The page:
.- Compassion and understanding go a long way when it comes to helping people who have had abortions.
David C. Reardon, known as an expert in the after-effects of abortion, told more than 150 people at Holy Angels Parish center in Meriden Conn. that advocates for life must reach out with love to women and men who are suffering after an abortion.
Dr. Reardon was the keynote speaker at the seventh annual St. Gerardâs Center for Life Mothersâ Banquet. He is the director of the Elliot Institute, based in Springfield, Ill., which describes its mission as postabortion research, education and advocacy.
Dr. Reardon, who has a doctorate in biomedical ethics from Pacific Western University, has written books and articles about the mental health effects associated with abortion.
He said that in one survey, 78 percent of women say they "would rather have their baby if they had loved ones who were supportive." He cited another survey saying that 68 percent of women are pushed toward abortion by other people. He called the pressure "social abortion."
After having an abortion, he said, women hear such comments as "that life didnât matter; your grief isnât real," he said, which makes them experience what he called "forbidden grief." For such a woman, he added, advocates for life should "wear compassion on our sleeve [and] not throw stones at her for having had an abortion."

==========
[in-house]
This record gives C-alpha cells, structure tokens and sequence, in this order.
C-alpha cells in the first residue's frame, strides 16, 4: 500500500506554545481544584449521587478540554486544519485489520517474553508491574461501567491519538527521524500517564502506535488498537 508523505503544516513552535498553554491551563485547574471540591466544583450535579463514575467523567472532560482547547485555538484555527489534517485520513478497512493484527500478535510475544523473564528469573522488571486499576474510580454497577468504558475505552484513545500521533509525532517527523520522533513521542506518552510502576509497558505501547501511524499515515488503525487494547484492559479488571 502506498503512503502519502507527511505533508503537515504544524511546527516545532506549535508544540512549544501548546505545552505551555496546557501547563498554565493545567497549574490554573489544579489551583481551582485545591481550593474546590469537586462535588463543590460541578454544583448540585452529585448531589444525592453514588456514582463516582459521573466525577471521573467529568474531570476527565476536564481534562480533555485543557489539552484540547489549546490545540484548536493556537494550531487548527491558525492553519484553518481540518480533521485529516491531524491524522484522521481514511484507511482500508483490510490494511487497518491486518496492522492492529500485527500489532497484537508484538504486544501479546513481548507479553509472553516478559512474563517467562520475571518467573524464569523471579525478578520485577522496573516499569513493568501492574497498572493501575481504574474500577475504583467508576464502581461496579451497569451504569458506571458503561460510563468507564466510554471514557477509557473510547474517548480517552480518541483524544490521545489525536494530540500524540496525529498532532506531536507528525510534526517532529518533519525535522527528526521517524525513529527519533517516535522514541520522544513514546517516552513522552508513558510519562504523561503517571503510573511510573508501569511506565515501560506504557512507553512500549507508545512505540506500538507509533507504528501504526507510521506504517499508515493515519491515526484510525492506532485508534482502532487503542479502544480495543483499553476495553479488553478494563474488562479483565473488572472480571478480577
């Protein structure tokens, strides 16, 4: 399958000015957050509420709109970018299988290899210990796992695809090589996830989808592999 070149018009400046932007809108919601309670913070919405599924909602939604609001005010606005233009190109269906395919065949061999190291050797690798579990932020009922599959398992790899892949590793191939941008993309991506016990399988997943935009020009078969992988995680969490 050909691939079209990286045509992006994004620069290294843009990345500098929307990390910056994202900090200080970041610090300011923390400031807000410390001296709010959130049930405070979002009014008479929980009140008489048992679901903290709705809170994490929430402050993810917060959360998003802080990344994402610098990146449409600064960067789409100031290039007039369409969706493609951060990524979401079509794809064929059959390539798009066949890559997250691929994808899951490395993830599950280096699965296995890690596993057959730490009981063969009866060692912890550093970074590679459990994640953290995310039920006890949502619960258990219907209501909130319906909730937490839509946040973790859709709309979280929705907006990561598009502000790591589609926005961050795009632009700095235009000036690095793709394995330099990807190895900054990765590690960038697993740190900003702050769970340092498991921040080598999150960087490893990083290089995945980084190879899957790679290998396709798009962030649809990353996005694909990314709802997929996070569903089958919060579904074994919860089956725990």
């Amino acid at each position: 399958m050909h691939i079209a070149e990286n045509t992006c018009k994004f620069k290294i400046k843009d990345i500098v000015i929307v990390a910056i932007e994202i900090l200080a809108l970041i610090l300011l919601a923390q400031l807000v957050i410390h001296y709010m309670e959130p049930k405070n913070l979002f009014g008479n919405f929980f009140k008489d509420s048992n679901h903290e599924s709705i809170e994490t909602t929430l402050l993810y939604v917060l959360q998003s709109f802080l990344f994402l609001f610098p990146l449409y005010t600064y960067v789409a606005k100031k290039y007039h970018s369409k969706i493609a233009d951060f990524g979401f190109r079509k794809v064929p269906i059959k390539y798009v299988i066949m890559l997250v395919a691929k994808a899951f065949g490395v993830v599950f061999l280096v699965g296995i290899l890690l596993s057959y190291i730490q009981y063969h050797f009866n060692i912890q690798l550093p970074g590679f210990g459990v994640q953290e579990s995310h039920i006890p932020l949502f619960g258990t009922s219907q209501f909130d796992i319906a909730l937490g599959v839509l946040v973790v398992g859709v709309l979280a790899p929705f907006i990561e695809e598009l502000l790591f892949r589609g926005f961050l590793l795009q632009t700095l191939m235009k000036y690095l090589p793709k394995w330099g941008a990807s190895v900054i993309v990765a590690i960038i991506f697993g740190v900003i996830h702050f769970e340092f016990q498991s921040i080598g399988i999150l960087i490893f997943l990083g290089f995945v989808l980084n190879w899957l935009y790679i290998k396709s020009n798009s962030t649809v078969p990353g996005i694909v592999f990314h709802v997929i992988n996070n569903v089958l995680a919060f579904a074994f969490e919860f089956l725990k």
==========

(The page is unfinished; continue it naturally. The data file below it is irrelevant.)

After having an abortion, women who want to begin to heal feel trapped, he said, and afraid of condemnation.
Men also can suffer negative effects, he said, which can manifest themselves as self-destructive behavior, failed relationships, addictions to cover past pain, depression and suicide.
"We want to give them a hug and cry with them," he said. "We need to recognize that shame is a dangerous weapon. It closes doors on people who need help. Messages of hope counteract messages of despair."
Advocates for life should deal with the minds, hearts and hope of men and women dealing with the pain of abortion, he said.
Dr. Theresa Krankowski, director of St. Gerardâs Center for Life in Hartford, introduced a few of the mothers whose babies were saved through the intervention of the people at St. Gerardâs.
Dr. Krankowski said that the work at St. Gerardâs now is aided by a new ultrasound machine, which is operated by volunteer nurses. The machine was acquired through funds from the Knights of Columbus.
She said that St. Gerardâs has served 3,000 mothers and their children in the seven years of the centerâs existence. In addition, she said, "400 babies were saved who otherwise wouldâve died from abortion."
She outlined other programs as well. Dr. Krankowski noted, "Weâre committed to the truth. We have 116 women in our chastity program. Every week, those girls are there for the message [that] your body is a temple of the Holy Spirit." St. Gerardâs also provides post-abortion healing and baptism preparation programs, she said.
"We are committed to helping mothers with all they need," said Dr. Krankowski. "This is the message of true love."
Printed with permission from the Catholic Transcript, newspaper for the Archdiocese of Hartford, Conn.